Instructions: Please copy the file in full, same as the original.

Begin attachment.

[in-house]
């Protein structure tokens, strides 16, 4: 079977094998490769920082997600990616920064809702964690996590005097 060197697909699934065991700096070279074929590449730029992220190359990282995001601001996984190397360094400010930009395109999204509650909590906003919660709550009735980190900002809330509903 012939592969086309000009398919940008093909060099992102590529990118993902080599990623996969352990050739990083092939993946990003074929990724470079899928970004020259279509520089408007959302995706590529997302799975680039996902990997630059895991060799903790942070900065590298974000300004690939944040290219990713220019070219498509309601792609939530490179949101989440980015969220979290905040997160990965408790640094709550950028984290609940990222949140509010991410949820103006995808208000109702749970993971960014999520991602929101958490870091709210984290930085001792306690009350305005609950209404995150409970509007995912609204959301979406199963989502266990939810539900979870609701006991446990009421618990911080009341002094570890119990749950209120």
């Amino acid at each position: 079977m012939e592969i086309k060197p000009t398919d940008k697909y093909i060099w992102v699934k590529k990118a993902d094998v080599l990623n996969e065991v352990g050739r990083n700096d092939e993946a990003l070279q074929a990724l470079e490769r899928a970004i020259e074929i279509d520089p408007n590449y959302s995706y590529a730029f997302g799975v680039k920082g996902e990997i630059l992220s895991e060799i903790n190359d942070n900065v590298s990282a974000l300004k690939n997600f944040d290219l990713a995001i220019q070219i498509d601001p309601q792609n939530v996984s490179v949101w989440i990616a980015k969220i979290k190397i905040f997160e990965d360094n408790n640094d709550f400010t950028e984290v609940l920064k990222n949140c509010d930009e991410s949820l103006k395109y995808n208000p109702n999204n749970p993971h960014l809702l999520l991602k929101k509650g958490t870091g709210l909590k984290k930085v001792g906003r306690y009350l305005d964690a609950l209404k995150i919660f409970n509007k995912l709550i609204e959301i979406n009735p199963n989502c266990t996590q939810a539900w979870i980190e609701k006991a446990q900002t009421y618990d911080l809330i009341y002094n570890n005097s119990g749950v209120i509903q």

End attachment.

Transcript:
[in-house]
């Protein structure tokens, strides 16, 4: 079977094998490769920082997600990616920064809702964690996590005097 060197697909699934065991700096070279074929590449730029992220190359990282995001601001996984190397360094400010930009395109999204509650909590906003919660709550009735980190900002809330509903 012939592969086309000009398919940008093909060099992102590529990118993902080599990623996969352990050739990083092939993946990003074929990724470079899928970004020259279509520089408007959302995706590529997302799975680039996902990997630059895991060799903790942070900065590298974000300004690939944040290219990713220019070219498509309601792609939530490179949101989440980015969220979290905040997160990965408790640094709550950028984290609940990222949140509010991410949820103006995808208000109702749970993971960014999520991602929101958490870091709210984290930085001792306690009350305005609950209404995150409970509007995912609204959301979406199963989502266990939810539900979870609701006991446990009421618990911080009341002094570890119990749950209120």
């Amino acid at each position: 079977m012939e592969i086309k060197p000009t398919d940008k697909y093909i060099w992102v699934k590529k990118a993902d094998v080599l990623n996969e065991v352990g050739r990083n700096d092939e993946a990003l070279q074929a990724l470079e490769r899928a970004i020259e074929i279509d520089p408007n590449y959302s995706y590529a730029f997302g799975v680039k920082g996902e990997i630059l992220s895991e060799i903790n190359d942070n900065v590298s990282a974000l300004k690939n997600f944040d290219l990713a995001i220019q070219i498509d601001p309601q792609n939530v996984s490179v949101w989440i990616a980015k969220i979290k190397i905040f997160e990965d360094n408790n640094d709550f400010t950028e984290v609940l920064k990222n949140c509010d930009e991410s949820l103006k395109y995808n208000p109702n999204n749970p993971h960014l809702l999520l991602k929101k509650g958490t870091g709210l909590k984290k930085v001792g906003r306690y009350l305005d964690a609950l209404k995150i919660f409970n509007k995912l709550i609204e959301i979406n009735p199963n989502c266990t996590q939810a539900w979870i980190e609701k006991a446990q900002t009421y618990d911080l809330i009341y002094n570890n005097s119990g749950v209120i509903q």